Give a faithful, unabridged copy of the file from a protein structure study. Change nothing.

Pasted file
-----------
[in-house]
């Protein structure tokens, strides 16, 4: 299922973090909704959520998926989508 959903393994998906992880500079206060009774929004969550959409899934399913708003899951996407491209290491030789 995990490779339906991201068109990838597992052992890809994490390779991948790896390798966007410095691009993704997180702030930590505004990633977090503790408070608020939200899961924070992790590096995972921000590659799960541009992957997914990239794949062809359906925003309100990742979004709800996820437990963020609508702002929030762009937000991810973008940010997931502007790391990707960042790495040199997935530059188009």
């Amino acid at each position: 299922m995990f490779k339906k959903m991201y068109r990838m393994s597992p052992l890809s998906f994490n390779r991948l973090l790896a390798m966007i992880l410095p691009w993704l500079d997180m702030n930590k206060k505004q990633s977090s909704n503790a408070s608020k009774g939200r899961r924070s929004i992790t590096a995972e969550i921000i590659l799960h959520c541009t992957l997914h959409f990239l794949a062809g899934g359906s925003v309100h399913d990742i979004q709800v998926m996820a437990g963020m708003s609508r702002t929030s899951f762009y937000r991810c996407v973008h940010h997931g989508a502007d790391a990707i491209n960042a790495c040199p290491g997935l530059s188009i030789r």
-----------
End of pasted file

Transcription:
[in-house]
């Protein structure tokens, strides 16, 4: 299922973090909704959520998926989508 959903393994998906992880500079206060009774929004969550959409899934399913708003899951996407491209290491030789 995990490779339906991201068109990838597992052992890809994490390779991948790896390798966007410095691009993704997180702030930590505004990633977090503790408070608020939200899961924070992790590096995972921000590659799960541009992957997914990239794949062809359906925003309100990742979004709800996820437990963020609508702002929030762009937000991810973008940010997931502007790391990707960042790495040199997935530059188009």
């Amino acid at each position: 299922m995990f490779k339906k959903m991201y068109r990838m393994s597992p052992l890809s998906f994490n390779r991948l973090l790896a390798m966007i992880l410095p691009w993704l500079d997180m702030n930590k206060k505004q990633s977090s909704n503790a408070s608020k009774g939200r899961r924070s929004i992790t590096a995972e969550i921000i590659l799960h959520c541009t992957l997914h959409f990239l794949a062809g899934g359906s925003v309100h399913d990742i979004q709800v998926m996820a437990g963020m708003s609508r702002t929030s899951f762009y937000r991810c996407v973008h940010h997931g989508a502007d790391a990707i491209n960042a790495c040199p290491g997935l530059s188009i030789r």